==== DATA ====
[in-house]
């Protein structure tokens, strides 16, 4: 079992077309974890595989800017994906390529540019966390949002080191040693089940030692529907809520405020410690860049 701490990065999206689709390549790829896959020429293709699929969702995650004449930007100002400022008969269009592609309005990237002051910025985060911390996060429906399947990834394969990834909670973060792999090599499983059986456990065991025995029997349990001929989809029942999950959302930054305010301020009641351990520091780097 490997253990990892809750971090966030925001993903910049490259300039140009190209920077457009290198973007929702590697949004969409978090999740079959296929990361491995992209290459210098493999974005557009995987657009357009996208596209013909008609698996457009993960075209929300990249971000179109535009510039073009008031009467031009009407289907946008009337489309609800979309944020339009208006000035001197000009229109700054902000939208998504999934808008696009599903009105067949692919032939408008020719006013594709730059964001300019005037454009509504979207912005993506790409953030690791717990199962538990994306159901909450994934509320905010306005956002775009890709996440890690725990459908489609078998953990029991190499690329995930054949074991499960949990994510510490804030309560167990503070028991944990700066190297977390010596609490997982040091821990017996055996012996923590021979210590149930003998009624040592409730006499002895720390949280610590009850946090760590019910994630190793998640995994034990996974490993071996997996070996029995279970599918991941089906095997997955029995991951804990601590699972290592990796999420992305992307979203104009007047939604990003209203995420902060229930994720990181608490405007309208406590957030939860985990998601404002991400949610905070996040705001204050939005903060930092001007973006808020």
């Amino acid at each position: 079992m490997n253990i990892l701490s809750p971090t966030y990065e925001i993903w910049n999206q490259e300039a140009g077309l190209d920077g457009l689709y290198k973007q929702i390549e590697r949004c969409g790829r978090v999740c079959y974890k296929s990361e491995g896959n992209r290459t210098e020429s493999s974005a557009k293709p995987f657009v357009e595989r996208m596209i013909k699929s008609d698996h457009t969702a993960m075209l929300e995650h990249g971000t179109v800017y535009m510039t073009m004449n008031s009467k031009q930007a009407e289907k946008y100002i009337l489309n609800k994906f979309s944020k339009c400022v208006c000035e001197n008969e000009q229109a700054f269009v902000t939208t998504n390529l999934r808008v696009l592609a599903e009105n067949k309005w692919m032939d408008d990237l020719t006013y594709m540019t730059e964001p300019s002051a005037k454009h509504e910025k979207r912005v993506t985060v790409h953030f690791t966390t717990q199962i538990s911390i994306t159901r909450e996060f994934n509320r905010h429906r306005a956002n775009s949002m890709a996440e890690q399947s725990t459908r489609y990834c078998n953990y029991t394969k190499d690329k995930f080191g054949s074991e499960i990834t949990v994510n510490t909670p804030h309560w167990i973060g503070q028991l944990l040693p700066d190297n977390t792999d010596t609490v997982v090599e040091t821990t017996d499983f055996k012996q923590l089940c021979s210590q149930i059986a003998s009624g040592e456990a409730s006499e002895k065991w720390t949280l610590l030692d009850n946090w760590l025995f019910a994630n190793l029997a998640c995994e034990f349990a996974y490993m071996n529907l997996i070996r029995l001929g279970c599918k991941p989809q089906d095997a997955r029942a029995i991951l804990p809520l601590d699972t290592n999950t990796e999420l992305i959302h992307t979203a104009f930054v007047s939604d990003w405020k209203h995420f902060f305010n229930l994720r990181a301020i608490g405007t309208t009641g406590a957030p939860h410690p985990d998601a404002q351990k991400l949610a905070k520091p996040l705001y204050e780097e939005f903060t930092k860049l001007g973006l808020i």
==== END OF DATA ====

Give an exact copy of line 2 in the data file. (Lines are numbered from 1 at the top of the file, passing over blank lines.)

């Protein structure tokens, strides 16, 4: 079992077309974890595989800017994906390529540019966390949002080191040693089940030692529907809520405020410690860049 701490990065999206689709390549790829896959020429293709699929969702995650004449930007100002400022008969269009592609309005990237002051910025985060911390996060429906399947990834394969990834909670973060792999090599499983059986456990065991025995029997349990001929989809029942999950959302930054305010301020009641351990520091780097 490997253990990892809750971090966030925001993903910049490259300039140009190209920077457009290198973007929702590697949004969409978090999740079959296929990361491995992209290459210098493999974005557009995987657009357009996208596209013909008609698996457009993960075209929300990249971000179109535009510039073009008031009467031009009407289907946008009337489309609800979309944020339009208006000035001197000009229109700054902000939208998504999934808008696009599903009105067949692919032939408008020719006013594709730059964001300019005037454009509504979207912005993506790409953030690791717990199962538990994306159901909450994934509320905010306005956002775009890709996440890690725990459908489609078998953990029991190499690329995930054949074991499960949990994510510490804030309560167990503070028991944990700066190297977390010596609490997982040091821990017996055996012996923590021979210590149930003998009624040592409730006499002895720390949280610590009850946090760590019910994630190793998640995994034990996974490993071996997996070996029995279970599918991941089906095997997955029995991951804990601590699972290592990796999420992305992307979203104009007047939604990003209203995420902060229930994720990181608490405007309208406590957030939860985990998601404002991400949610905070996040705001204050939005903060930092001007973006808020």